ST. LOUIS (AP) — The Missouri Supreme Court on Thursday rejected a challenge to the state’s voter-approved Medicaid expansion plan, overturning a lower court’s ruling that the constitutional amendment would wrongfully force lawmakers to set aside additional money.
The unanimous decision sends the case back to Cole County Circuit Court, where Judge Jon Beetem last month ruled the amendment unconstitutional. Supreme Court judges wrote that the plan doesn’t put limits on the Legislature’s budgeting powers.
“An initiative that simply costs money to implement does not necessarily require the appropriation of funds,” judges wrote, “so long as the General Assembly maintains discretion in appropriating funds to implement that initiative.”
Three women who were newly eligible for Medicaid sued after Republican Gov. Mike Parson refused to implement it July 1 because the GOP-led Legislature didn’t set aside any extra money for it in the state budget.
Supreme Court judges didn’t issue an order to force Parson to begin providing services to newly eligible Medicaid recipients. They left it up to the lower court judge “to enter judgment for the plaintiffs, which includes determination of the appropriate injunctive relief.”
A spokesman for the Missouri Attorney General’s Office, which defended Parson’s actions in court, declined comment, citing ongoing litigation.
Judges wrote that even though there’s no extra funding in the budget specifically to pay for newly eligible residents, the state still is required to provide health care for them as called for in the new constitutional amendment. That could force state lawmakers to return midyear to set aside more money for the program.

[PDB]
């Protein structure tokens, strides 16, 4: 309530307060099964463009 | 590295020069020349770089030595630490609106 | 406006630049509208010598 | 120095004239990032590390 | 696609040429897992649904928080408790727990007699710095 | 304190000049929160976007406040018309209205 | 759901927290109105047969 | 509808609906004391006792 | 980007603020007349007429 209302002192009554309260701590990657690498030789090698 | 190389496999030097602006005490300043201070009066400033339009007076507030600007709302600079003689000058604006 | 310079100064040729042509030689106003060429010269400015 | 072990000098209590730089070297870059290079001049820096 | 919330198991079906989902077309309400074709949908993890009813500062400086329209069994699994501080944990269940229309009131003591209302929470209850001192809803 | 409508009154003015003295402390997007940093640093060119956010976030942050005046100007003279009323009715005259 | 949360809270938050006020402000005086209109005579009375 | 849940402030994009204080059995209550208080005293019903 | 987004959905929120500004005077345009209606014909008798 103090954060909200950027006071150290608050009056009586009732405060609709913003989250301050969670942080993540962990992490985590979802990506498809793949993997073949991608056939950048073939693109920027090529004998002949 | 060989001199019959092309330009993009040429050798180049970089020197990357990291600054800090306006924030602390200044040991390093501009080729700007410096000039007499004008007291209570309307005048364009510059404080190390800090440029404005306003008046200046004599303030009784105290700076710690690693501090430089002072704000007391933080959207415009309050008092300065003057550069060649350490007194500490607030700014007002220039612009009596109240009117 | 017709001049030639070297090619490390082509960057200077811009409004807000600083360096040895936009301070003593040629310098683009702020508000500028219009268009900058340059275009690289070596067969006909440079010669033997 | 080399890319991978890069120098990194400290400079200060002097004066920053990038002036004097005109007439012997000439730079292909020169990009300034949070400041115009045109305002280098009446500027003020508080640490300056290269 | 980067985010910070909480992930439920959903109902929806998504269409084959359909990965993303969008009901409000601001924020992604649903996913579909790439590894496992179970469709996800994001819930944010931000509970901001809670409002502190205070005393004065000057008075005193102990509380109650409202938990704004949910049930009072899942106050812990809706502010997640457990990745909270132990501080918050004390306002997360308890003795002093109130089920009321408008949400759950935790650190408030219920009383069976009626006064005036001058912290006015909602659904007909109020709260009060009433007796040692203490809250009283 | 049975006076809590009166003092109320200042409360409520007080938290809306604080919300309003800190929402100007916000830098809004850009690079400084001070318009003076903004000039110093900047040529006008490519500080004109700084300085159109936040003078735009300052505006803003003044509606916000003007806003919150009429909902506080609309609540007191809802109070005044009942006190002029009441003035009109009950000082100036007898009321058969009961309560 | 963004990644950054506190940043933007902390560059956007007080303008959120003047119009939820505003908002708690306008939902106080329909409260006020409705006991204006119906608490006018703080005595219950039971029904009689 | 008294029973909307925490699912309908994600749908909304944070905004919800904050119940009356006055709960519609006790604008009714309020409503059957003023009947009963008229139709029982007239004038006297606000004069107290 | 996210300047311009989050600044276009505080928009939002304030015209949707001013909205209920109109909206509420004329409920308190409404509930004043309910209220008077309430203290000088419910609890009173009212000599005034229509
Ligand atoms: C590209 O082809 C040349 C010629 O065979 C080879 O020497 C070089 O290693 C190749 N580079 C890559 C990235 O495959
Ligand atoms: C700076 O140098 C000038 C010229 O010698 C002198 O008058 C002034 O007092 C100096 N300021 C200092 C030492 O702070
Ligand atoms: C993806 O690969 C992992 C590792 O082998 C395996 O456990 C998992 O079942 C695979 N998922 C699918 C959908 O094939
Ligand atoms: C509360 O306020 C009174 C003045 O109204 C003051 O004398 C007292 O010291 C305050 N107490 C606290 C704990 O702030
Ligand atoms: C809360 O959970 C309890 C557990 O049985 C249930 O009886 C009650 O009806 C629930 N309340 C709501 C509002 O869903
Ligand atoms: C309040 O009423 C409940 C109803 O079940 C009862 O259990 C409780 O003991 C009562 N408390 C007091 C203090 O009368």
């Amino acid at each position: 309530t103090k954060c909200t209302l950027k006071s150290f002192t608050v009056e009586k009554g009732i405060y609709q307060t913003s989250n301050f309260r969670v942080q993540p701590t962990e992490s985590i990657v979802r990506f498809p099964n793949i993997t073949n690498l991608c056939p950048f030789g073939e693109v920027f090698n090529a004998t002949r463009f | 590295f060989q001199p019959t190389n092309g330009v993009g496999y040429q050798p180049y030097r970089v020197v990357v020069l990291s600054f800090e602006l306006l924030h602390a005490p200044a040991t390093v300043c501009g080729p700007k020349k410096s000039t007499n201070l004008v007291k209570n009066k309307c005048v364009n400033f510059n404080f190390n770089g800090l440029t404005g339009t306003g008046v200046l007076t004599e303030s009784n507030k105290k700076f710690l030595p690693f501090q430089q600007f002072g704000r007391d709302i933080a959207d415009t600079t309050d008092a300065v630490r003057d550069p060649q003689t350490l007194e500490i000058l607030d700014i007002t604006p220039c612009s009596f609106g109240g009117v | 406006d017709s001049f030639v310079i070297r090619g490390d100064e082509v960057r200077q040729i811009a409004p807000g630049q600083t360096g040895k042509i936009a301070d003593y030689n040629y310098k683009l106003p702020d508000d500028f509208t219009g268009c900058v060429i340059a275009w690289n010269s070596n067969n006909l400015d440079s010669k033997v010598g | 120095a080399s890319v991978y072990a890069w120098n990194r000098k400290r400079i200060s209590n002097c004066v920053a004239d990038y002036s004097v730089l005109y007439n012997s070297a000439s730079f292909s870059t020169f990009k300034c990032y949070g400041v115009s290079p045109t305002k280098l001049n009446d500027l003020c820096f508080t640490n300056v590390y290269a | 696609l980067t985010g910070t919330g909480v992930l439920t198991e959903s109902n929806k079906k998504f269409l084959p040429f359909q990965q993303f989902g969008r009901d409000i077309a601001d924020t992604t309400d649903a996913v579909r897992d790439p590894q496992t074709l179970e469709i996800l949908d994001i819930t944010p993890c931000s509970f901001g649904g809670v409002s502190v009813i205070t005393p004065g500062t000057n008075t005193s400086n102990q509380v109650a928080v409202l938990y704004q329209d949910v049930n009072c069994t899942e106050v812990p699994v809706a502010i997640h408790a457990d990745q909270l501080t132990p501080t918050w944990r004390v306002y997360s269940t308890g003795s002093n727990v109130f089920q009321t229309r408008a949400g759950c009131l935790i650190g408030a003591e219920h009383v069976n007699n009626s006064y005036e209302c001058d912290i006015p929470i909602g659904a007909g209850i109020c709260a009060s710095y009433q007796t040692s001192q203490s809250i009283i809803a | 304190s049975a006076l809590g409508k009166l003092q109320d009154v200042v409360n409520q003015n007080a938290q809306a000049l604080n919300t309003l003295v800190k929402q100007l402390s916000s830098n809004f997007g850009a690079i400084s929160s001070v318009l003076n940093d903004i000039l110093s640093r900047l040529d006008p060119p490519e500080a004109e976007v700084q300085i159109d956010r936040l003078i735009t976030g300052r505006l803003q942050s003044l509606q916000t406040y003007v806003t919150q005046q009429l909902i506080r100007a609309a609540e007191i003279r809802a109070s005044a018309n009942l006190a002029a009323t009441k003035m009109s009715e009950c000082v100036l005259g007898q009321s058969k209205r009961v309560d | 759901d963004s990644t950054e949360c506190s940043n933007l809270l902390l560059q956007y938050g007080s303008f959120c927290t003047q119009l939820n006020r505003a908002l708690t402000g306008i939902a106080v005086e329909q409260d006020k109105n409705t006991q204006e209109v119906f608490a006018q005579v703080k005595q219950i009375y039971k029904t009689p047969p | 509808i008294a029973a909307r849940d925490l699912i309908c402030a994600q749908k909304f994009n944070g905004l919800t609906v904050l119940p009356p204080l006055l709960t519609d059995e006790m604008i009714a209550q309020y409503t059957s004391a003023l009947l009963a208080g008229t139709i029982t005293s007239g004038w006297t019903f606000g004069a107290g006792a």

One of the plaintiffs’ attorneys Chuck Hatfield on Thursday said the fact that the ruling was unanimous “sends an important message” that the state is ultimately going to have to cover the full cost of the expansion.
“We’ve got a large group of people out there who are just above the poverty line,” Hatfield said. “These are the working poor. They need health care services.”
He also noted that the ruling will mean that since the federal government pays for most of the cost of Medicaid, Missouri will see a large infusion of funds “to pay the nurses and doctors and pharmacists that provide the service.”
Critics of Medicaid expansion, primarily Republicans, have said it could end up costing the state money and therefore cut into funding for other government services.
“Missouri taxpayers now face potential cuts to education or a tax increase to cover these new costs,” Americans for Prosperity-Missouri state Director Jeremy Cady said in a Thursday statement.
Advocates for the expansion said they were relieved by the ruling.
“We look forward to seeing Medicaid expansion swiftly implemented by the State so that all eligible Missourians receive the access to healthcare they need,” read a statement from the group Healthcare for Missouri. “This is not a partisan issue or a political issue – it’s a people issue.”
Before Medicaid expansion, Missouri’s health care program did not cover most adults without children, and its income eligibility threshold for parents was one of the lowest in the nation, at about one-fifth of the poverty level. The expansion is expected to add Medicaid eligibility for up to 275,000 low-income Missourians.
Voters approved Medicaid expansion last August, passing a constitutional amendment by 53% of the vote.
Ballentine contributed to this report from Columbia, Missouri.